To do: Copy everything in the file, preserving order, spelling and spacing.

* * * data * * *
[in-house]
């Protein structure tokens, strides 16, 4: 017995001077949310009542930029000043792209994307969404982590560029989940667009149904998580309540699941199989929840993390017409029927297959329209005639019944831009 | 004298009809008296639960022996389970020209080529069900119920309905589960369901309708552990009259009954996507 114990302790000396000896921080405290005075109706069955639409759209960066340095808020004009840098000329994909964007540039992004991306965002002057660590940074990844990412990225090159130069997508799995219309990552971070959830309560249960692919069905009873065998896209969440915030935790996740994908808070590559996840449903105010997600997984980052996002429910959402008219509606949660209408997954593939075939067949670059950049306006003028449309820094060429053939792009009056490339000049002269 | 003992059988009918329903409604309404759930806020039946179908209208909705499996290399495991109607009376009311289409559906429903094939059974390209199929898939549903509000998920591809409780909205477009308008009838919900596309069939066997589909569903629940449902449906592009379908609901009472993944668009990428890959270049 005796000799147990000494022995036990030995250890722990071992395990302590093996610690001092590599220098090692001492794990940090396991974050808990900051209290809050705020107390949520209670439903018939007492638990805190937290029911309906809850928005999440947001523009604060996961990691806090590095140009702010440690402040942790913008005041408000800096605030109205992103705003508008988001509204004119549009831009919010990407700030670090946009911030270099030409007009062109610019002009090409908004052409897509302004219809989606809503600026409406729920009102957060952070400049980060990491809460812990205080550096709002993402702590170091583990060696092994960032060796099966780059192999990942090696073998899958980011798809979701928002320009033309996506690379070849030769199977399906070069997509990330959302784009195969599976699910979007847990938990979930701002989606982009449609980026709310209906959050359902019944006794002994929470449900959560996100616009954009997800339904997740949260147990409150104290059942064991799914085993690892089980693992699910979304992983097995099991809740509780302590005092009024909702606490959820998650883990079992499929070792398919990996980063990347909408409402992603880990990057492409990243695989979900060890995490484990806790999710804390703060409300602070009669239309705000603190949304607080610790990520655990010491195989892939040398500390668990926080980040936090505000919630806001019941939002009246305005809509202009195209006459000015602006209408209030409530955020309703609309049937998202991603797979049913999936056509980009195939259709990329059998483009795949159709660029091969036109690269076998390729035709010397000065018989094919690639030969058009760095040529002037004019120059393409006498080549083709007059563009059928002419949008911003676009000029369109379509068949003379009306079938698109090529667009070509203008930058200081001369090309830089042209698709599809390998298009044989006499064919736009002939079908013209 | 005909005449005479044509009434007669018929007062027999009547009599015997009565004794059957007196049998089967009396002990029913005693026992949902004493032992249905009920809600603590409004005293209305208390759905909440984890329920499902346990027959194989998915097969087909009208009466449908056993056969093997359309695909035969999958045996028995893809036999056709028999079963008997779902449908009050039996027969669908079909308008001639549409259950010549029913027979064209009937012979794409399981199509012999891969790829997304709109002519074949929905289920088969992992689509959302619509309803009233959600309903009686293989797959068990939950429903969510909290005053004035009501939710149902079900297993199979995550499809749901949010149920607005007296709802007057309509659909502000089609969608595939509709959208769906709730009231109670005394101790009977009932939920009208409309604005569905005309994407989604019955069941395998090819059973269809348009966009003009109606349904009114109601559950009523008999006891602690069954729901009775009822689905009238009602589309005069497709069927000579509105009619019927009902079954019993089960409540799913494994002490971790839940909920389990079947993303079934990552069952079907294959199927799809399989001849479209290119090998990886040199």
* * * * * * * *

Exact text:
[in-house]
């Protein structure tokens, strides 16, 4: 017995001077949310009542930029000043792209994307969404982590560029989940667009149904998580309540699941199989929840993390017409029927297959329209005639019944831009 | 004298009809008296639960022996389970020209080529069900119920309905589960369901309708552990009259009954996507 114990302790000396000896921080405290005075109706069955639409759209960066340095808020004009840098000329994909964007540039992004991306965002002057660590940074990844990412990225090159130069997508799995219309990552971070959830309560249960692919069905009873065998896209969440915030935790996740994908808070590559996840449903105010997600997984980052996002429910959402008219509606949660209408997954593939075939067949670059950049306006003028449309820094060429053939792009009056490339000049002269 | 003992059988009918329903409604309404759930806020039946179908209208909705499996290399495991109607009376009311289409559906429903094939059974390209199929898939549903509000998920591809409780909205477009308008009838919900596309069939066997589909569903629940449902449906592009379908609901009472993944668009990428890959270049 005796000799147990000494022995036990030995250890722990071992395990302590093996610690001092590599220098090692001492794990940090396991974050808990900051209290809050705020107390949520209670439903018939007492638990805190937290029911309906809850928005999440947001523009604060996961990691806090590095140009702010440690402040942790913008005041408000800096605030109205992103705003508008988001509204004119549009831009919010990407700030670090946009911030270099030409007009062109610019002009090409908004052409897509302004219809989606809503600026409406729920009102957060952070400049980060990491809460812990205080550096709002993402702590170091583990060696092994960032060796099966780059192999990942090696073998899958980011798809979701928002320009033309996506690379070849030769199977399906070069997509990330959302784009195969599976699910979007847990938990979930701002989606982009449609980026709310209906959050359902019944006794002994929470449900959560996100616009954009997800339904997740949260147990409150104290059942064991799914085993690892089980693992699910979304992983097995099991809740509780302590005092009024909702606490959820998650883990079992499929070792398919990996980063990347909408409402992603880990990057492409990243695989979900060890995490484990806790999710804390703060409300602070009669239309705000603190949304607080610790990520655990010491195989892939040398500390668990926080980040936090505000919630806001019941939002009246305005809509202009195209006459000015602006209408209030409530955020309703609309049937998202991603797979049913999936056509980009195939259709990329059998483009795949159709660029091969036109690269076998390729035709010397000065018989094919690639030969058009760095040529002037004019120059393409006498080549083709007059563009059928002419949008911003676009000029369109379509068949003379009306079938698109090529667009070509203008930058200081001369090309830089042209698709599809390998298009044989006499064919736009002939079908013209 | 005909005449005479044509009434007669018929007062027999009547009599015997009565004794059957007196049998089967009396002990029913005693026992949902004493032992249905009920809600603590409004005293209305208390759905909440984890329920499902346990027959194989998915097969087909009208009466449908056993056969093997359309695909035969999958045996028995893809036999056709028999079963008997779902449908009050039996027969669908079909308008001639549409259950010549029913027979064209009937012979794409399981199509012999891969790829997304709109002519074949929905289920088969992992689509959302619509309803009233959600309903009686293989797959068990939950429903969510909290005053004035009501939710149902079900297993199979995550499809749901949010149920607005007296709802007057309509659909502000089609969608595939509709959208769906709730009231109670005394101790009977009932939920009208409309604005569905005309994407989604019955069941395998090819059973269809348009966009003009109606349904009114109601559950009523008999006891602690069954729901009775009822689905009238009602589309005069497709069927000579509105009619019927009902079954019993089960409540799913494994002490971790839940909920389990079947993303079934990552069952079907294959199927799809399989001849479209290119090998990886040199």